2. Build better relationships

    Building strong relationships with coworkers can dramatically improve your experience at work. Improving overall communication can help with managing everyone’s expectations as well as open up the opportunity to ask for help with tasks and delegate accordingly.

  3. Nurture a more relaxed culture at work

    Often, employees will mirror the attitudes and mindsets of managers and directors. If these two groups can learn to manage their stress themselves, they can effectively nurture a more relaxed culture and other employees will likely feel more at-ease too.

  4. Prioritise and use lists

    One big cause of stress is ‘having a lot going on at one time’.Employees can learn to manage this by prioritising and having a checklist of tasks they need to complete. As well as this, employees should be encouraged to stick to one task at a time if possible, as splitting your focus across multiple tasks is not the most productive way to work. We recommend the mobile app Trello for prioritising, as employees can rearrange their tasks with the swipe of a finger.

  5. Ensure you’re getting enough sleep

    Sleep deprivation often causes small problems to appear much bigger than they actually are. It also makes it harder to get up in the morning, which isn’t much fun at all.
    Do yourself a favour and ensure you’re getting enough sleep to allow your body and mind to fully recharge, most adults require about 7 hours good quality sleep a night.

  6. Stay physically fit

    If you’re not regularly exercising, you’re doing yourself a massive disservice. We’re not going to bore you with a science lesson, so we’ll keep it brief; exercise releases endorphins, which make you feel good when you physically exert yourself. These neurotransmitters also help relieve stress and regulate mood. Get onto that treadmill!

4 Reasons You’re Not Productive At Work

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On good days, you likely leave work thinking;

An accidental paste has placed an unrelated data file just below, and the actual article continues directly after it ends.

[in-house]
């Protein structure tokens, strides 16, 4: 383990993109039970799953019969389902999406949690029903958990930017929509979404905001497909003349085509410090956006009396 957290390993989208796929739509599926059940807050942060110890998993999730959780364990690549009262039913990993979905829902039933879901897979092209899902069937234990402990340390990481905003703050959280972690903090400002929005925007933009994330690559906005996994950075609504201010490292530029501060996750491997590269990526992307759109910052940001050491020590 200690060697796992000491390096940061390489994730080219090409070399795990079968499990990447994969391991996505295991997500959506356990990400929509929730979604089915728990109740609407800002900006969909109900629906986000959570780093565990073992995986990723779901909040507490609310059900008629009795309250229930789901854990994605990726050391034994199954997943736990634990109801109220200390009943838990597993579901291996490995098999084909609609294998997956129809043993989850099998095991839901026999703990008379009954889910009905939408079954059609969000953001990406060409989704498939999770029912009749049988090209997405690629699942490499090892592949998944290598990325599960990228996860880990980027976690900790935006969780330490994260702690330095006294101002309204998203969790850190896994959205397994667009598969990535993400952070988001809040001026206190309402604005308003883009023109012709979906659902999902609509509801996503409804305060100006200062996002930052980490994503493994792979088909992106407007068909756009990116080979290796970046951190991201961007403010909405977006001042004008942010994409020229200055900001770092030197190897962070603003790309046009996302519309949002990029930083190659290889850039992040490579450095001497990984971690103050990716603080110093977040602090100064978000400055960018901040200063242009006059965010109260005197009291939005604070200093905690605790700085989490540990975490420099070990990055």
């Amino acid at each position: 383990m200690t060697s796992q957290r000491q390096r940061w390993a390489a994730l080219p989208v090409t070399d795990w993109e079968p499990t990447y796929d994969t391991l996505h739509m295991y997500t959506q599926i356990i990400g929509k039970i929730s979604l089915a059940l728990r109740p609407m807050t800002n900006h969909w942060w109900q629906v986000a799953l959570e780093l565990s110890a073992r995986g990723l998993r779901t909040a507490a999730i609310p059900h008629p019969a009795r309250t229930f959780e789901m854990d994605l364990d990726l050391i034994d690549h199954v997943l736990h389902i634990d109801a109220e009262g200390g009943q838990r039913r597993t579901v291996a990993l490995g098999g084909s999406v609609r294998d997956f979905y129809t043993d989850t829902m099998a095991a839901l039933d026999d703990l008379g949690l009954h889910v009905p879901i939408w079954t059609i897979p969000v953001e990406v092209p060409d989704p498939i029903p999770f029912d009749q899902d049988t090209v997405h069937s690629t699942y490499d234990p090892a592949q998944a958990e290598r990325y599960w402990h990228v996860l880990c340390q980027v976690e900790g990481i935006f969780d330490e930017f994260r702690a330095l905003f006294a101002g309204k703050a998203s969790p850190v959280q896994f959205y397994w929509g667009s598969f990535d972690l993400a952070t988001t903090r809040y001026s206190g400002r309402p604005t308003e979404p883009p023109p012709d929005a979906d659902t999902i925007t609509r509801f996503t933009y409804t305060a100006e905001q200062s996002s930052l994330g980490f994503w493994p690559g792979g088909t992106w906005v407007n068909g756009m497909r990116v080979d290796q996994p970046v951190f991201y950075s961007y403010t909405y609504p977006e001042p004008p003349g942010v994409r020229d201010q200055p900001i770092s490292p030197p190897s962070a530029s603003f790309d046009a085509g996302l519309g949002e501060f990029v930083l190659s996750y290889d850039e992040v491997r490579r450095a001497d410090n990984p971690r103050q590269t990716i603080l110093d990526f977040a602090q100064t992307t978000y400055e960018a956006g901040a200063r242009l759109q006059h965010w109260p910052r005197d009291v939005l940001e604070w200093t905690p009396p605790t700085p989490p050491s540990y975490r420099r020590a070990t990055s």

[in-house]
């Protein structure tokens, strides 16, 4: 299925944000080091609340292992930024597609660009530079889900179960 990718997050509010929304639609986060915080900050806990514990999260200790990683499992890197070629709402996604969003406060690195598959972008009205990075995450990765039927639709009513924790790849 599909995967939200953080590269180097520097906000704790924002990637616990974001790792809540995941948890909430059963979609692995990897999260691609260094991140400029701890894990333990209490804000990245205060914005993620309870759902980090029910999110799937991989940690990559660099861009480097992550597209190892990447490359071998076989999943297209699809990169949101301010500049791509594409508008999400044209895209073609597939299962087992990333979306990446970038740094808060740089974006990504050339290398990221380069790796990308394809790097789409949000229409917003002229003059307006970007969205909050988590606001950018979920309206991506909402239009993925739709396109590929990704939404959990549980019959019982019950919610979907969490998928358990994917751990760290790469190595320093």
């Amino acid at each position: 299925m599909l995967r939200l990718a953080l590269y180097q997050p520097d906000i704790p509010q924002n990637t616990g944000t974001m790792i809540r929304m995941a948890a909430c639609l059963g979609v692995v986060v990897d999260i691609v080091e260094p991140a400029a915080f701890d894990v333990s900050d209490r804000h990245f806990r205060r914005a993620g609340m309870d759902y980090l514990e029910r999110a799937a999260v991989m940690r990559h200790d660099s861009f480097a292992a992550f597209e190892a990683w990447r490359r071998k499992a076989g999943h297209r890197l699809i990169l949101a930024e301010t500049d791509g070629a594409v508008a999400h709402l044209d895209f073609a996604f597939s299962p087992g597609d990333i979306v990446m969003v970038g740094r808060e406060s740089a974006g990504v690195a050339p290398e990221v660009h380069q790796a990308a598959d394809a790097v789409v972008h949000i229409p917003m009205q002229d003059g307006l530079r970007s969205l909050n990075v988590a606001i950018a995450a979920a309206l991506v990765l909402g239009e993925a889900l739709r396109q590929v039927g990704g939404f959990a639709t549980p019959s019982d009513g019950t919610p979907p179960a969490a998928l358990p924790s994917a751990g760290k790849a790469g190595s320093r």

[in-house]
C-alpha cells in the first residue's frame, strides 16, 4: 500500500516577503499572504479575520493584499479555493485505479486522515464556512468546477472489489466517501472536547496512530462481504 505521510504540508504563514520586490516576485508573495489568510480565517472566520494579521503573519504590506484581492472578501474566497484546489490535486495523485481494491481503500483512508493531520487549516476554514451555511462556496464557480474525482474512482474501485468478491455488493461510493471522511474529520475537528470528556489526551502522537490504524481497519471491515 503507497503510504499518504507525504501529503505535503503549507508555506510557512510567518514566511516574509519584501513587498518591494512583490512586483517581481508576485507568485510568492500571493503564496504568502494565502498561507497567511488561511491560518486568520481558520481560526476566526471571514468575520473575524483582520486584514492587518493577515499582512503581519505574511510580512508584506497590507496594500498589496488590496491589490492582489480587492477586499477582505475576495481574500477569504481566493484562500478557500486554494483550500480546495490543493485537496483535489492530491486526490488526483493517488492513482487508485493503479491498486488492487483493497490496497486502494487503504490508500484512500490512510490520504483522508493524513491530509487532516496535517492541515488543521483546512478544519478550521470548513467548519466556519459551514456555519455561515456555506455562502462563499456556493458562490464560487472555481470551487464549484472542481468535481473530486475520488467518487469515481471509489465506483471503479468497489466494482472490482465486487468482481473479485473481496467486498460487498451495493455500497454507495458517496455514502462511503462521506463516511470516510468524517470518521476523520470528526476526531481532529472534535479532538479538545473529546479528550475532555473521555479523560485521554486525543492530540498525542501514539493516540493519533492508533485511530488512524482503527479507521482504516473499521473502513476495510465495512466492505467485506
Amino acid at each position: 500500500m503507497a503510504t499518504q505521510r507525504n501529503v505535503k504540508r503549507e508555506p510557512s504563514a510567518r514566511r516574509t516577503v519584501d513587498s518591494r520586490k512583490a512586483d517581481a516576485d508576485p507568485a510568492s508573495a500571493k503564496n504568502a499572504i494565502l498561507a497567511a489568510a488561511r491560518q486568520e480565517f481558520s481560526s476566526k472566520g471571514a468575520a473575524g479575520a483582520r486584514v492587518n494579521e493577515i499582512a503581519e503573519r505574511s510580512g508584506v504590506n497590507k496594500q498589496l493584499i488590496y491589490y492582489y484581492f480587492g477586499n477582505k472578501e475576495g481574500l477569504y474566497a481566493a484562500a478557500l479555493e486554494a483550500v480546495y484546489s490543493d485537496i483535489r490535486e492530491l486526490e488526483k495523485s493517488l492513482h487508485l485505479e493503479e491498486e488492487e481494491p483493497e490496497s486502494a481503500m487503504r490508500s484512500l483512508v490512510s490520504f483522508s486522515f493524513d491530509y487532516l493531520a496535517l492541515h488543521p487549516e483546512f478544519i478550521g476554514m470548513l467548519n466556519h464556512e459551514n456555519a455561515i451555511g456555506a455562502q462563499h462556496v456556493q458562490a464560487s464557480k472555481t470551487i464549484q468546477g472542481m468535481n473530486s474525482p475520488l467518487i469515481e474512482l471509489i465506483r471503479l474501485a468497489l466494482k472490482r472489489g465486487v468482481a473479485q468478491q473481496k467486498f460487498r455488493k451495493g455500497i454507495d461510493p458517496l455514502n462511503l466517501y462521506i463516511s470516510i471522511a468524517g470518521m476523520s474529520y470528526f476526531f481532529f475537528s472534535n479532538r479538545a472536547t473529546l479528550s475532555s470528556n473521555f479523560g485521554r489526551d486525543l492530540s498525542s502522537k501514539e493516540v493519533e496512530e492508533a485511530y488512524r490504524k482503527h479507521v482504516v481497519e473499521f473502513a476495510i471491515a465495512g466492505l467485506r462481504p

‘I’ve done a lot today, I achieved everything I wanted to and I’ve ploughed through so much work.’

Then there are those other days when you’re heading home and can’t remember what you got up to.
You know you were ‘busy’, but if asked, you wouldn’t have much to show for it.

What is it that is killing your productivity on these days?
Why are some days far more productive than others?

Here are some factors that may be affecting your ability to work productively:

You’re not getting enough sleep

We’ve all experienced this at some point or another.
Whether it was the neighbour’s cats fighting outside or you were just working late, sleep deprivation can cause a serious decrease in productivity levels. Take a look at your ‘good days’ and see if you can find a pattern in how sleep may be affecting your performance.

Sleep deprivation affects your attention and makes it harder to concentrate, your reactions are also slower, making commuting to work more dangerous and it also becomes harder to learn new skills and retain information. Get at least 7 hours of rest and these problems can be avoided, or, if you have to work late the odd day, make time for a power nap the next day to maintain your energy.


You’re trying to multitask